Working Together Southside is a partnership between Emmanuel Baptist Church, New Horizon Church International, Open Door Mennonite Church, and Greater Mount Olive Baptist Church. The youngest of the neighborhood partnerships, Working Together Southside is combining many of the efforts its individual members’ are already engaged in to reclaim the Southside of Jackson. Initiatives include: Emmanuel’s focus on neighborhood renewal

“Shae Williams of New Horizon at the first Southside meeting”

and evangelism; New Horizon’s I58 (Isaiah 58) program that is relocating 200 families from outside of the city into the South Jackson area; Open Door’s educational focus, including after school tutoring and bible study, as well as online aids to parents and an effort to increase high speed internet access in poor neighborhoods; and Great Mount Olive’s initiatives on partnering with local schools, ministry supporting prisoners’ reentry to the community, financial literacy education, and outreach to The Friendship Connection.

Click here for Rev. Christopher Wheatley describing Working Together Southside.

 

Working Together Southwest  is a partnership between Rosemont Baptist Church and Lake Elementary School. They are partnering to go door to door in the neighborhood, surveying residents about the educational needs of their children. Last summer for the first time the two institutions created a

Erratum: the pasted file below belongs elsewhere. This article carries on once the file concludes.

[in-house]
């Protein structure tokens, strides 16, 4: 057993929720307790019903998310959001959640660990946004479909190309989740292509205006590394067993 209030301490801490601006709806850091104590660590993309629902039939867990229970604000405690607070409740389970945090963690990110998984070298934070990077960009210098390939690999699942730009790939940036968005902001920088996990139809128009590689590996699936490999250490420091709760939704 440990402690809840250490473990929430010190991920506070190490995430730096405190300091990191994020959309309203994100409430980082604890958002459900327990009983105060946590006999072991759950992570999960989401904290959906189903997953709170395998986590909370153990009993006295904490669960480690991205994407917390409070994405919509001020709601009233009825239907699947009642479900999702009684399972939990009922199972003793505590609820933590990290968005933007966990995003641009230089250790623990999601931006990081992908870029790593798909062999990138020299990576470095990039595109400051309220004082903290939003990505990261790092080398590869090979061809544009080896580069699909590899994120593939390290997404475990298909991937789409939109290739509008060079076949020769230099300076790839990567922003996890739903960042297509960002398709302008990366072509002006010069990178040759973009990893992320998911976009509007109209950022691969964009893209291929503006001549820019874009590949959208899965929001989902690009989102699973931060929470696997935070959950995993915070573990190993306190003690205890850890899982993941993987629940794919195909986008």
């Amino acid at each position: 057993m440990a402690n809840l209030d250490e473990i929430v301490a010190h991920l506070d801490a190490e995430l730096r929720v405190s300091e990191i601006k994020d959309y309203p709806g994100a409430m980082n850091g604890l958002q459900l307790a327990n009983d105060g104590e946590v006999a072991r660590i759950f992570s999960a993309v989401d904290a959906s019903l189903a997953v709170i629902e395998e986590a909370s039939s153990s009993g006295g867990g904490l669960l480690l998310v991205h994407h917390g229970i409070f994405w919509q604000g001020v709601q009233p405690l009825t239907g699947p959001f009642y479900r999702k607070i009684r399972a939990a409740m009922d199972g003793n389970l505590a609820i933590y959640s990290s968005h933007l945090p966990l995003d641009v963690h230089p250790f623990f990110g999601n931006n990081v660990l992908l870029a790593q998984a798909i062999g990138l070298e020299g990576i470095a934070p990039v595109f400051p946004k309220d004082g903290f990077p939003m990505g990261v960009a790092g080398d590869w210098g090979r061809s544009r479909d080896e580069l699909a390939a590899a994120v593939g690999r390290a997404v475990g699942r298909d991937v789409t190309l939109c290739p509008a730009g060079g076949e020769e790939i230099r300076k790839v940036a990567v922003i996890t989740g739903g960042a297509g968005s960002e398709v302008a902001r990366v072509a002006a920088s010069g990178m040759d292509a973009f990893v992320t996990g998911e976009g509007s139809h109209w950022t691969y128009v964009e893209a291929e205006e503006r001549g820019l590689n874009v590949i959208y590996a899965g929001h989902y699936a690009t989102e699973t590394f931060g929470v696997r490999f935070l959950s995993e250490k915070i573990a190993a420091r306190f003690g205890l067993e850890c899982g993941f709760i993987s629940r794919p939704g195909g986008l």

“Jamal Brown of Rosemont explaining Working Together Southwest”

community garden that taught children how to work a garden, and provide their families with fresh vegetables. Another priority is creating more partnerships by reaching out to the neighborhood associations and creating a local business association.

Click here for Jamal Brown’s presentation of Working Together Southwest.

 

 

Working Together Downtown is a partnership between St. Andrews Cathedral, New Hope Baptist Church and Central United Methodist Church. The initial focus is on cleaning over grown lots, riding the neighborhood of abandoned houses, reclaiming

“Rev. Stephen Cook of Central UMC presenting Working Together Downtown”

Meadger Evers’ historic field on Farish St., and expanding the partnership by reaching out to other churches, developers, and neighborhood associations. The first action scheduled is a “Spying Out the Land: mapping the community,” based on Numbers 13:17-33. Rev. Carole Spencer will teach the workshop, and then pairs from the partnering institutions will drive through the neighborhood mapping out specific issues that Working Together Downtown will then make part of its agenda.

Click here to hear Rev. Cook on Working Together Downtown.

Click here for LaFawn Gilliam’s presentation of DiverCity Diner.

 

The Education Action Team is a group of parents and current and former teachers and principles who have been meeting to determine how Working Together Jackson can best support children, parents and schools. The goal is to improve the educational achievement

“Andrew Yoder of Open Door presenting the Education Action”